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#24 Sweet home Alabama's swamp magic

I recently watched a documentary called Muscle Shoals that my friend recommended. There was so much to take away from the story about a town in Alabama and the recording studios there. For me, the fundamental message was to believe in yourself and have faith in the people around you when you are working in a team.

Muscle Shoals is a tiny town in Colbert County, Alabama, which is home to Fame Studio and Muscle Shoals Sound Studio. These modest studios spun out some of the most influential and successful music of all time, including Kodachrome by Paul Simon and Brown Sugar by The Rolling Stones. Fame Studio is credited for transforming a struggling Aretha Franklin into the "Queen of Soul".

The documentary revolves around a group of session musicians named the Swampers (a funky, soulful, "swamp" sounding group), who had such a buzz about them they attracted chart-topping musicians to the small studios to get amongst their magic.

It describes the Swampers as a bunch of white guys "who looked like they worked at the grocery store", which I love. It's a reminder never to judge a book its cover. One key ingredient to creativity is to let yourself go with the flow. In this case I imagine the unassuming group and the unpretentious studio space would have been a breath of fresh air for the chart-topping musicians who visited.

I thoroughly enjoyed the section describing the background of the young Lynyrd Skynyrd band, who at the time were broke and ate only peanut butter sandwiches every day. One day they walked into the studio to find their roadie (Billy Powell) playing a piano solo, and were astonished by his performance. They had no idea he was a concert pianist. They liked the solo so much that they used it to finish a song they were working on. Free Bird is a beautiful piece running just over 9mins. The big record labels refused to release the track unless the band and studio cut it down to 3.5mins for radio. They refused. Lynyrd Skynyrd eventually gained fame by touring with The Who. Once famous, Free Bird gained popularity in the 9min form originally recorded. The record label got it wrong. Free Bird is a cathartic track and the origin of a wonderful story.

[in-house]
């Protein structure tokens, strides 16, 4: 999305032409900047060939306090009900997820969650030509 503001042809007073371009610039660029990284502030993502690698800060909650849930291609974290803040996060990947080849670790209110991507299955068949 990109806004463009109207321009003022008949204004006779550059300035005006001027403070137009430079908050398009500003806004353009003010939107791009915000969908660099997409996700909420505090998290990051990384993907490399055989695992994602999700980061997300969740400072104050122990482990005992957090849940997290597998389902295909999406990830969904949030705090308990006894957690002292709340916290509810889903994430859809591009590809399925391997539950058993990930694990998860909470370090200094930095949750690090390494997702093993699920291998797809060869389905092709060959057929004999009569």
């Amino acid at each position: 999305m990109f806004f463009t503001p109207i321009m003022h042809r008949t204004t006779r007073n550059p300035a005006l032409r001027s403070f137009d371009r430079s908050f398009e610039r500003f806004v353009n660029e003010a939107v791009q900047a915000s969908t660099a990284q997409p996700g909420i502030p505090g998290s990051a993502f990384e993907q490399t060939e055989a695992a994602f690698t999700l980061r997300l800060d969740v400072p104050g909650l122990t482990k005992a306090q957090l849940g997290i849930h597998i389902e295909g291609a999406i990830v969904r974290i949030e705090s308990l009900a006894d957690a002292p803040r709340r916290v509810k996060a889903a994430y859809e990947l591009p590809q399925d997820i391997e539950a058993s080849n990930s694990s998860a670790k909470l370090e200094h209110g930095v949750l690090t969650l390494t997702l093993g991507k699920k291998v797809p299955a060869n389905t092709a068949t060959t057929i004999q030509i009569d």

We're often told our ideas or ways of doing things are wrong. I love the message: when you believe in something you need to stick to your guns! Imagine if we never heard the 9min track? What a huge loss that would have been.

As I was listening to Free Bird tonight I was thinking about my mate Stu Haslett who passed away a few years ago. The song was played at his funeral. Life is so short. I now understand that the best way to live is to ‘Go where the magic is’ - just like the musicians who travelled to Muscle Shoals to get a piece of the magic.

If you open yourself up to magic it will find you.

"When the student is ready, the teacher will appear."